HP's stock price is near its all-time high, partly on the promise of a rosy future and the resolution or a number of key strategic decisions. Among recent changes, it selected Carleton Fiorina to become chief executive, spun off the company's test and measurement organization into the new Agilent Technologies, and realigned its computer line around the delivery of Internet services.
Optimism, however, is tempered by the fact that HP has entered the more difficult phase of making such decisions pay off.
Analysts surveyed by First Call expect HP to report net income of 80 cents per diluted share for its third fiscal quarter, which ended July 31. HP thus has edged past analyst expectations for the last three quarters, although the company continued to be hampered by questions concerning margins and its future. In the first quarter, for instance, HP beat expectations because of cost cutting. During the third quarter last year, HP had earnings of $621 million, or 58 cents per share, on revenues of $11 billion.
The company has been making the rounds describing its Internet services plan, called "e-services," and the core technology for it, called "e-speak." E-speak is designed to let customers easily find what they need from the sprawling Internet. The company has lined up several partners using e-speak, including Merrill Lynch, Uniscape, Captura, and Helsinki Telephone.
In addition, HP faces several more mundane challenges. It could suffer as a result of Wal-Mart's decision to sell Lexmark printers instead of HP's low-cost Apollo line, said Steve Milunovich, a securities analyst with Merrill Lynch. Although printers are getting less expensive -- and therefore less profitable -- HP has experienced "phenomenal" growth in the money it makes selling ink cartridges and other printer supplies, the company has said.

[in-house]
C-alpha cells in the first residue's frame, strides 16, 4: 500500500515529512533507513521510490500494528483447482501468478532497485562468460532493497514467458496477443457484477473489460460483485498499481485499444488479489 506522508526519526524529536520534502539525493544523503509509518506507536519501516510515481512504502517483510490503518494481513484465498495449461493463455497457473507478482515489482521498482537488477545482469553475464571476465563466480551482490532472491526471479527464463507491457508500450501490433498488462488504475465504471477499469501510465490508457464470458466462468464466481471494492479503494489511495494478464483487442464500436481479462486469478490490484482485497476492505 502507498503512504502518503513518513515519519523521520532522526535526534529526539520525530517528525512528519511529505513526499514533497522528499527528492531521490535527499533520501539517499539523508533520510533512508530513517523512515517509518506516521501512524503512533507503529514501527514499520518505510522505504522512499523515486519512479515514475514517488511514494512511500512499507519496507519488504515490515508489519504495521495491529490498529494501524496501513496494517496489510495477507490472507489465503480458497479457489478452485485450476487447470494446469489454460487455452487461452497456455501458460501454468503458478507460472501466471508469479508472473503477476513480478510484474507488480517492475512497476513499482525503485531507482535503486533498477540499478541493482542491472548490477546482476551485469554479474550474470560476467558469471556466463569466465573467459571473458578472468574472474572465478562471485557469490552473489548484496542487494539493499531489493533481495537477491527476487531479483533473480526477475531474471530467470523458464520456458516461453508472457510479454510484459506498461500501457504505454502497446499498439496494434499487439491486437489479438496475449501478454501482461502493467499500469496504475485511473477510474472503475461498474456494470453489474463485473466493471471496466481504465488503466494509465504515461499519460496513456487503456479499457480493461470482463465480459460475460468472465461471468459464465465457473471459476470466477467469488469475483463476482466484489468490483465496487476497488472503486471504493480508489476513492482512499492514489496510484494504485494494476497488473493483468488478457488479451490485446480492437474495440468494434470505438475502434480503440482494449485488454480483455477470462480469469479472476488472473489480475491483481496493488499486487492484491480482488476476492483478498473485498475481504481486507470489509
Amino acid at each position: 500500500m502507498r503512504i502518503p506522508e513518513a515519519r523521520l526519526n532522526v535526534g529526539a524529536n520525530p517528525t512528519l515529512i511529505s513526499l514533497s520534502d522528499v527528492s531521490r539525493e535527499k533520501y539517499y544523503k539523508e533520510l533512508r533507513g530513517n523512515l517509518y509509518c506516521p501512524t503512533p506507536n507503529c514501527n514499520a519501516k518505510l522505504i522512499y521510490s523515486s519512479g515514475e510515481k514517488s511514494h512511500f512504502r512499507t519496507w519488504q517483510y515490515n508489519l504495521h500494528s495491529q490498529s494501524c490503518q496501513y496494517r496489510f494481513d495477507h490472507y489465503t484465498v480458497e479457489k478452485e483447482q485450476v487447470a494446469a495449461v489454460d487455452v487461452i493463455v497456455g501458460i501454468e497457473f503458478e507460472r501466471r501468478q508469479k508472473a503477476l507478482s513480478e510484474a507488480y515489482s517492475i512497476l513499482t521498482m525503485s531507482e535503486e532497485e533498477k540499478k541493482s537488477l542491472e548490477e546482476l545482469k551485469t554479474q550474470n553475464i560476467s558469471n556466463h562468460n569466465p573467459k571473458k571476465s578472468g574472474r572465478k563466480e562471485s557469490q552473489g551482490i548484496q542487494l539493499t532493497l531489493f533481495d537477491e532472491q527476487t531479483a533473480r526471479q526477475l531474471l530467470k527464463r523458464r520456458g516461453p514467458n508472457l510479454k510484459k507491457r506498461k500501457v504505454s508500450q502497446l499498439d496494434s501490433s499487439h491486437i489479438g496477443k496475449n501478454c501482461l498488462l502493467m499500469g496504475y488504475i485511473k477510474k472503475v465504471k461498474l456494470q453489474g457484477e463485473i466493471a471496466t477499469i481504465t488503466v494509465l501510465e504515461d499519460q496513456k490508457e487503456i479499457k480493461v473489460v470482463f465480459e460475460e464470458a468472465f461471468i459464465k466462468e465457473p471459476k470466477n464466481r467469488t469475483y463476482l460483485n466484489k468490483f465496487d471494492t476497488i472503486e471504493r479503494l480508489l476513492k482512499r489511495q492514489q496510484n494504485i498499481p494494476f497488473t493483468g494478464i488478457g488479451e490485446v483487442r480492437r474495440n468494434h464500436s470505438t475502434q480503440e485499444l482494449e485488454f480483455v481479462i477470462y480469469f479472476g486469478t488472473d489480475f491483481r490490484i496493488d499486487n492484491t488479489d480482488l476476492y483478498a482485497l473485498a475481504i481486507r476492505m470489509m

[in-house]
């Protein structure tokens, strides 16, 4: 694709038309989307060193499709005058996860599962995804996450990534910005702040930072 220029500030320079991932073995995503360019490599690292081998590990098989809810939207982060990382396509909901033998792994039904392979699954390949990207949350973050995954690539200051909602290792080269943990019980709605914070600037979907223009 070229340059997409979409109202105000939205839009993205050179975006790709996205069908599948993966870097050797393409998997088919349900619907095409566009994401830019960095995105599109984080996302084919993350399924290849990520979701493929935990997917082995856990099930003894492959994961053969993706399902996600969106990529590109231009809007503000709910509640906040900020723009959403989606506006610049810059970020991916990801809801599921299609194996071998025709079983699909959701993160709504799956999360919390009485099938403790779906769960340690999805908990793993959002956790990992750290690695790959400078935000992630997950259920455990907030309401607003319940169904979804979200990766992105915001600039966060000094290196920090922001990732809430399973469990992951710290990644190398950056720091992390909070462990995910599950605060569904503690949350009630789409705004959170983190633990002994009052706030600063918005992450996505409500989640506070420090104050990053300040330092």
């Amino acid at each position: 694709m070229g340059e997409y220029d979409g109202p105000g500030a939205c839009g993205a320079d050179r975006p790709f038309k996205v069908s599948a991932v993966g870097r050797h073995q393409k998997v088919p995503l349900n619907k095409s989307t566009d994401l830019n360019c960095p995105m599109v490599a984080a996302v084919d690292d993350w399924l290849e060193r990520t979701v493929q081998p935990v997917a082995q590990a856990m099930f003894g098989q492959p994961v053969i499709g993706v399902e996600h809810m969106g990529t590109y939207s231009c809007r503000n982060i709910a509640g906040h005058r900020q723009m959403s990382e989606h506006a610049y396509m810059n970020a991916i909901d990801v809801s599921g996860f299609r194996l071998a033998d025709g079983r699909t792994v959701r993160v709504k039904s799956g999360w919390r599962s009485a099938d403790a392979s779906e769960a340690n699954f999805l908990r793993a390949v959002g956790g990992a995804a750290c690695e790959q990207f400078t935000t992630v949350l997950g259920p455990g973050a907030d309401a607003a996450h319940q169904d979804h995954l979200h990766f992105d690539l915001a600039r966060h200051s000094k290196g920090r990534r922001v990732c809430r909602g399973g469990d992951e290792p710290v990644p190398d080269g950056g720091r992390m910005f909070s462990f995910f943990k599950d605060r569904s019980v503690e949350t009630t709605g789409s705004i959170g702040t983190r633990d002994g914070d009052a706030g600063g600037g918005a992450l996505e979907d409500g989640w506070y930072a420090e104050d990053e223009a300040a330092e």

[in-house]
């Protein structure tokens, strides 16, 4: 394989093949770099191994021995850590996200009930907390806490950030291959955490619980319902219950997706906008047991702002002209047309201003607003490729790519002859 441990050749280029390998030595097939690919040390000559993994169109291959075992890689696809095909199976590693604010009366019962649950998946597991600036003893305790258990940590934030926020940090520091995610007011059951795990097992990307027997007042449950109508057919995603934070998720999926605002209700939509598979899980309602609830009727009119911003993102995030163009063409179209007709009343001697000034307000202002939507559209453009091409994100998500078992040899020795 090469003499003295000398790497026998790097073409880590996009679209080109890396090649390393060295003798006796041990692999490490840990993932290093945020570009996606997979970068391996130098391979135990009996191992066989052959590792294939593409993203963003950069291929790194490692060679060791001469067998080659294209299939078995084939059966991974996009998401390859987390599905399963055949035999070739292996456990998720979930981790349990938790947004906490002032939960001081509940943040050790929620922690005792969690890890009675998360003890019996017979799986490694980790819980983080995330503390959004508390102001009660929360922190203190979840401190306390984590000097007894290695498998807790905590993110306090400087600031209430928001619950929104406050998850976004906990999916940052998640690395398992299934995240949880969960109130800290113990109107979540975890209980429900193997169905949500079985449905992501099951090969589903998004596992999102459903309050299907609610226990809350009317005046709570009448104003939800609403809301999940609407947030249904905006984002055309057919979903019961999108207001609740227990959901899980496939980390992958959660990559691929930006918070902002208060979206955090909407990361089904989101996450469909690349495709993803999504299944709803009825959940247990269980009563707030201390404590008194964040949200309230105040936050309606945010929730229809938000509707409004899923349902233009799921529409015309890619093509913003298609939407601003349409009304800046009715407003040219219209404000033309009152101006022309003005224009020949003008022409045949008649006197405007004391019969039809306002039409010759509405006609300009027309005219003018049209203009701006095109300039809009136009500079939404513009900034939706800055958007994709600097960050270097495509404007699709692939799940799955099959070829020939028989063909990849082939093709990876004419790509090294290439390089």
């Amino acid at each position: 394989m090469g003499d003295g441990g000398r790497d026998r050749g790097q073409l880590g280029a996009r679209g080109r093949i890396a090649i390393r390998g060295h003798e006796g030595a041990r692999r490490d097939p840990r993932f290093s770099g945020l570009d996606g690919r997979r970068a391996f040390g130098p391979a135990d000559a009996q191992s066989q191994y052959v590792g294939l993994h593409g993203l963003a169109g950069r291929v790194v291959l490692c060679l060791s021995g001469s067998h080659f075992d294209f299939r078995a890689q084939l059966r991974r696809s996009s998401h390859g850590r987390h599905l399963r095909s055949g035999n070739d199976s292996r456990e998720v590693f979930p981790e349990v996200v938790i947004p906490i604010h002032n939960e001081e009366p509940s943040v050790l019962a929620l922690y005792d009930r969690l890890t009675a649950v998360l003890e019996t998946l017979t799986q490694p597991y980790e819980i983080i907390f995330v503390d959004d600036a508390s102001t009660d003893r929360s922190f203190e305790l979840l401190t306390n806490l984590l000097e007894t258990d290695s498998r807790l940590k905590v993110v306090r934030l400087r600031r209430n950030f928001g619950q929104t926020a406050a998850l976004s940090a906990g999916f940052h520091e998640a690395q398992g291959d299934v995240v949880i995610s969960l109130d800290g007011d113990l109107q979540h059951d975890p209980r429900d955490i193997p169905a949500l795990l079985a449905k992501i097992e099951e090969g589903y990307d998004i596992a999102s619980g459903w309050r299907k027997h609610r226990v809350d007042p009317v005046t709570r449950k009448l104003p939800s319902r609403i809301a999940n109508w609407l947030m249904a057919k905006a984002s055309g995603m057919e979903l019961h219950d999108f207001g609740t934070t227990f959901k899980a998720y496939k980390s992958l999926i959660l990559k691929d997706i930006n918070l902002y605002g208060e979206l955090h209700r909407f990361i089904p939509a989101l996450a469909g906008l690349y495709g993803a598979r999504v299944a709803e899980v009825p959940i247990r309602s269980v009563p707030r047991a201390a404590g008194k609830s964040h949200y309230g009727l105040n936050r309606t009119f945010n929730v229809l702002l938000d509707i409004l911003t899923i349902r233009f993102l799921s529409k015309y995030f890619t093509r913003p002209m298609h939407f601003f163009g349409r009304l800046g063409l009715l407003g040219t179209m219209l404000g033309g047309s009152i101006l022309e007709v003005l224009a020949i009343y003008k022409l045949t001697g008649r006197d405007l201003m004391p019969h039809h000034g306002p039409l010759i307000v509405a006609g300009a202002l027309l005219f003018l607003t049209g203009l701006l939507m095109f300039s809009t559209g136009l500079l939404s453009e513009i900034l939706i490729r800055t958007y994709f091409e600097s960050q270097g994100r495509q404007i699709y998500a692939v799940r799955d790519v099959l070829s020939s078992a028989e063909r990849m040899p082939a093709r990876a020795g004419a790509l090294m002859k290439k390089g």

Milunovich estimated a 12 percent revenue gain, to $12.3 billion, for the quarter. "We see strength in PCs, servers, and printers," he said. In particular, HP has been pleased with its new N-Class servers, with which the company hopes to compete better with Internet infrastructure giant Sun Microsystems.
However, the battle with EMC over high-end storage products could take a toll on HP. After three years reselling EMC equipment, HP evicted EMC from its product line, choosing instead to sell Hitachi storage products under the HP name. The deal gives HP a greater share of revenue from each sale, but EMC is a powerful company and has argued that it's untroubled by the HP divorce because it will be able to sell directly to HP customers without having to share revenues.
Meanwhile, HP is in the process of spinning off Agilent Technologies, the group that has sold electronics testing equipment, medical equipment, and a range of chips for tasks such as high-speed optical networks. Agilent has just filed its intent for an initial public offering, and HP expected split-up costs to increase in the most recent quarter.